20th Jun 2009 posted in General
Thursday’s in-flight death of Continental Airlines pilot, Craig Lenell, may have been a surprise to passengers, but it’s not the first time a pilot has died in-flight. As recently as 2007, another Continental pilot died en route from Houston to Puerto Vallarta, Mexico. An MSNBC list of other instances where pilots died or passed out in-flight is published here.
Lenell, who served 32 years as a Continental pilot, was 60 and apparently healthy (per FAA rules, commercial pilots over 40 are required to undergo twice-yearly physicals). He died of a heart attack. According to CNN, of the five pilots who have died in-flight since 1994 (when the FAA began tracking this information) all were filed under the category “cardiac.”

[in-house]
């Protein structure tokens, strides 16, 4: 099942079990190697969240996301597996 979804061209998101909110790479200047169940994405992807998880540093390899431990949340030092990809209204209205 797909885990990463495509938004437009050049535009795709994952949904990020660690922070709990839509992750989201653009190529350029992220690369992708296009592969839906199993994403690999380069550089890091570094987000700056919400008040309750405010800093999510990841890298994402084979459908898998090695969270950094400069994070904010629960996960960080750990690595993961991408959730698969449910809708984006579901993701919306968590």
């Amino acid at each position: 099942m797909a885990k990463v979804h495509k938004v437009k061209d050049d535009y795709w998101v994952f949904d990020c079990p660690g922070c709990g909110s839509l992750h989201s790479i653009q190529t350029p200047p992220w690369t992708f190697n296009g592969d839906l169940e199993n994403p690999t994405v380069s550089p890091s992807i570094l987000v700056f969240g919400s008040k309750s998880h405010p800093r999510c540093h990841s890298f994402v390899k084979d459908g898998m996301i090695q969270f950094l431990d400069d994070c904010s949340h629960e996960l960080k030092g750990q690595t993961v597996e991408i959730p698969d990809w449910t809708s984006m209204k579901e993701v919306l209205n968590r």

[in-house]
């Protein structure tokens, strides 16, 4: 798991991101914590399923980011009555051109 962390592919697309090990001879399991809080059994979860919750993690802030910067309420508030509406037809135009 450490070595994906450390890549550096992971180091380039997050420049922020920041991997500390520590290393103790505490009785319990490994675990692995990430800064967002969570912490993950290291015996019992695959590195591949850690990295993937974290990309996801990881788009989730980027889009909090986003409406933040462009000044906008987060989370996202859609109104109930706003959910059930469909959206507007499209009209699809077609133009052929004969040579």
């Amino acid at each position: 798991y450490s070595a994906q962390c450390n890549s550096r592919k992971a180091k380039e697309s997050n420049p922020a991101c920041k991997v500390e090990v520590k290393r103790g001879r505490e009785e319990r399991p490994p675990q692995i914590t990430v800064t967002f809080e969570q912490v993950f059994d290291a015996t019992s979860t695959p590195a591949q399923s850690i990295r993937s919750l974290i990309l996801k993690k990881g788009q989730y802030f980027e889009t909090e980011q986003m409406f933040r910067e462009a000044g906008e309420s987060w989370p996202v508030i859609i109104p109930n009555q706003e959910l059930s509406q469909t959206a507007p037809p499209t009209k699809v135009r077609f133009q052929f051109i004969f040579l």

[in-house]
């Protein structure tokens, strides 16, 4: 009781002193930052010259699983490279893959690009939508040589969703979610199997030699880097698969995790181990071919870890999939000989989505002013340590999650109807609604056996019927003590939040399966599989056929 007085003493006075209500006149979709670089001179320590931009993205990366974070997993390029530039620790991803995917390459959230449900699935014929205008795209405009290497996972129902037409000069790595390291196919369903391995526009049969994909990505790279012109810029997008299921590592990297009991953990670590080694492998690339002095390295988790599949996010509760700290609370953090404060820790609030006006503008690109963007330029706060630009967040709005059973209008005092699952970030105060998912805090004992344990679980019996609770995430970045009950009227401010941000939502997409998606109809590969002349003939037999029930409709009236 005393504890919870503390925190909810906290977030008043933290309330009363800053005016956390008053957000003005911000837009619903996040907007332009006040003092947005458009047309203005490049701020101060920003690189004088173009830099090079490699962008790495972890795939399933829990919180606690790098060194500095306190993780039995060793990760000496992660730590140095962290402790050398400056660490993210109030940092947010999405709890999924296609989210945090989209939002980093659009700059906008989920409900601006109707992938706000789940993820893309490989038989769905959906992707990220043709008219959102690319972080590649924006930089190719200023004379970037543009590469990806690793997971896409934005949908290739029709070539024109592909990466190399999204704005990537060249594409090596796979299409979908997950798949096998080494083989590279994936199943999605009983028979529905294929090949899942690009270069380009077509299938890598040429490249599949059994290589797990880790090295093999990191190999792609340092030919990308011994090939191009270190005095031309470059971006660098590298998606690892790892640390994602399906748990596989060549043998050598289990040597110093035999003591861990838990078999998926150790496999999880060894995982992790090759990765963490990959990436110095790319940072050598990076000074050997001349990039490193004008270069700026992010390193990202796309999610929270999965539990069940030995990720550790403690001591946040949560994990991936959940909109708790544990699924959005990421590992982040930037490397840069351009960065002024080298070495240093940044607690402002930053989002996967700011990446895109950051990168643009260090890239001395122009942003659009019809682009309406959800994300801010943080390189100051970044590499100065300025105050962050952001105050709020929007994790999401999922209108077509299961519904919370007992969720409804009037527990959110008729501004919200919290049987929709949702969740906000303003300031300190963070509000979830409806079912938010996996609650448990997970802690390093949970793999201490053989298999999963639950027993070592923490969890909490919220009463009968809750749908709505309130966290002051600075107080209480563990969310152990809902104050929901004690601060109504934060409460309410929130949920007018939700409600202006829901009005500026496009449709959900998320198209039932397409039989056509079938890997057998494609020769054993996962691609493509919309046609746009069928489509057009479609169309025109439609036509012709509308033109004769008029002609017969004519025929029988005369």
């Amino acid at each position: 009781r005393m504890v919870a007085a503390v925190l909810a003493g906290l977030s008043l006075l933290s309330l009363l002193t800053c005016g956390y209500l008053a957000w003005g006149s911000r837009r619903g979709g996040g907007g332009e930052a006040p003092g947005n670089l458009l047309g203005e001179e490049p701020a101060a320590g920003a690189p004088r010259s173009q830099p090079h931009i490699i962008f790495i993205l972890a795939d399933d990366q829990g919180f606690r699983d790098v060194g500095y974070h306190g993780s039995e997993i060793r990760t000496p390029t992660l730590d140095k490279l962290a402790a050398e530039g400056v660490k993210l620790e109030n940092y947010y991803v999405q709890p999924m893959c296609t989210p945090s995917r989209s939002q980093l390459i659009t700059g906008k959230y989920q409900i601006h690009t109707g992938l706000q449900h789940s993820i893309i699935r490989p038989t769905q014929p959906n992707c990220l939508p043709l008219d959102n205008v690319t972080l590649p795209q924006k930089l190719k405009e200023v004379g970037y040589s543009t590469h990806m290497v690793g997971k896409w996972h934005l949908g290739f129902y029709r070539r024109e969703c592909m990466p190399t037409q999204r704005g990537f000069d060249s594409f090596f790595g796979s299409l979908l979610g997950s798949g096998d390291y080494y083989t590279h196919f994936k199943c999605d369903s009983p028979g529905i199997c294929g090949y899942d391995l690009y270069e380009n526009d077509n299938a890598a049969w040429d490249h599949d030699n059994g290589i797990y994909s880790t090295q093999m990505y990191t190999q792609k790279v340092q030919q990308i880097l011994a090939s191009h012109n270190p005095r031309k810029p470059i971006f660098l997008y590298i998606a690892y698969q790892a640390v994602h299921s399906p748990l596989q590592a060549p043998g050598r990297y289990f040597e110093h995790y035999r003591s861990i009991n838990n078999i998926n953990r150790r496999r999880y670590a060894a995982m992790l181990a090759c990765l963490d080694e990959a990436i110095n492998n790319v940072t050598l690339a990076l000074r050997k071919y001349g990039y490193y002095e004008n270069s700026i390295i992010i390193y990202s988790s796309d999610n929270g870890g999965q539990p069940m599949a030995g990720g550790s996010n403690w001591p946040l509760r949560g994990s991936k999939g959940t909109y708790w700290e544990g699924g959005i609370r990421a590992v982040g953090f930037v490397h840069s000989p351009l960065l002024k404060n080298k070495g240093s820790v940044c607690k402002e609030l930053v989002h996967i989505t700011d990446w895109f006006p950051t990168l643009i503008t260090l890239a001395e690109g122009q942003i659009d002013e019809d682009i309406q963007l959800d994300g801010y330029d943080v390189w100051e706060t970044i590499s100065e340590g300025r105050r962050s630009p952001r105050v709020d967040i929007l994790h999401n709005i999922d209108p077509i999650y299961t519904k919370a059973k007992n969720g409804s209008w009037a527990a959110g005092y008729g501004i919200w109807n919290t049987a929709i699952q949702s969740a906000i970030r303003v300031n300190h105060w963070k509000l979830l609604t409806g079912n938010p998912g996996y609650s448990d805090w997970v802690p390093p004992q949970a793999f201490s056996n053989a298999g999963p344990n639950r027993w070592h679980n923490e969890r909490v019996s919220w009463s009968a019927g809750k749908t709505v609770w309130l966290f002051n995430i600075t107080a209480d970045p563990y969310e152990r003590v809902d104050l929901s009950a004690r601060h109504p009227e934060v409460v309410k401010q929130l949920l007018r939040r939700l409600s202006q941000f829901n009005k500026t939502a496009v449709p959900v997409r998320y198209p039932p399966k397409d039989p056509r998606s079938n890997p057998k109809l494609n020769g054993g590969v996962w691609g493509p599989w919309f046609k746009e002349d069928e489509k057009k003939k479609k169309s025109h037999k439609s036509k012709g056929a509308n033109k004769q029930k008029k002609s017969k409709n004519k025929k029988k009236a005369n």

Just like more firefighters die from heart-related conditions than fires, more pilots die from heart attacks than plane crashes. In this case, it’s hard to say if age was a factor. Up until two years ago, Lenell would have been forced to retire at 60. But in 2007, Congress voted to raise the mandatory retirement age to 65. Proponents of the change say that age is a positive, rather than a negative: more experienced pilots are typically safer pilots. The average age of pilots in the US has been gradually rising (check out the FAA stats here), and CNN predicts that Thursday’s death will revive the debate over pilots’ mandatory retirement age.